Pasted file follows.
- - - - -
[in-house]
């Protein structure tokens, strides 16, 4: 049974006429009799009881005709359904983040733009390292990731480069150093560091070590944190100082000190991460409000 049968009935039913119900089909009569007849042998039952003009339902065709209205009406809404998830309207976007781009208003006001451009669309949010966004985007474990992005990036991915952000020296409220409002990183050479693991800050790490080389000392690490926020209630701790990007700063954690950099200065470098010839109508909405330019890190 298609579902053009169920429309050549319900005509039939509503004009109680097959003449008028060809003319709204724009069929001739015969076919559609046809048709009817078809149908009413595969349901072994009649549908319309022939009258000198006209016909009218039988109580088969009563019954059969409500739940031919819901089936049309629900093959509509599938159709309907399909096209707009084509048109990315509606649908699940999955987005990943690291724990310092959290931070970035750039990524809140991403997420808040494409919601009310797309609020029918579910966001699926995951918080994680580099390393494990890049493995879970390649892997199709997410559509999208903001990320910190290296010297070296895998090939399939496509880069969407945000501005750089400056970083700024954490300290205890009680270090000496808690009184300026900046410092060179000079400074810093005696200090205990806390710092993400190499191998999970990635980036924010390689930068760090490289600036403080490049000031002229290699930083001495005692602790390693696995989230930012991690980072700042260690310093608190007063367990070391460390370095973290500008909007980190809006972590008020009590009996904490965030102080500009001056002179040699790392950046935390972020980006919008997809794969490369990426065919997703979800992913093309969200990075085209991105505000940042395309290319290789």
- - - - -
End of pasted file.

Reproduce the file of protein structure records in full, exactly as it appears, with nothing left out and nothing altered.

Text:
[in-house]
């Protein structure tokens, strides 16, 4: 049974006429009799009881005709359904983040733009390292990731480069150093560091070590944190100082000190991460409000 049968009935039913119900089909009569007849042998039952003009339902065709209205009406809404998830309207976007781009208003006001451009669309949010966004985007474990992005990036991915952000020296409220409002990183050479693991800050790490080389000392690490926020209630701790990007700063954690950099200065470098010839109508909405330019890190 298609579902053009169920429309050549319900005509039939509503004009109680097959003449008028060809003319709204724009069929001739015969076919559609046809048709009817078809149908009413595969349901072994009649549908319309022939009258000198006209016909009218039988109580088969009563019954059969409500739940031919819901089936049309629900093959509509599938159709309907399909096209707009084509048109990315509606649908699940999955987005990943690291724990310092959290931070970035750039990524809140991403997420808040494409919601009310797309609020029918579910966001699926995951918080994680580099390393494990890049493995879970390649892997199709997410559509999208903001990320910190290296010297070296895998090939399939496509880069969407945000501005750089400056970083700024954490300290205890009680270090000496808690009184300026900046410092060179000079400074810093005696200090205990806390710092993400190499191998999970990635980036924010390689930068760090490289600036403080490049000031002229290699930083001495005692602790390693696995989230930012991690980072700042260690310093608190007063367990070391460390370095973290500008909007980190809006972590008020009590009996904490965030102080500009001056002179040699790392950046935390972020980006919008997809794969490369990426065919997703979800992913093309969200990075085209991105505000940042395309290319290789």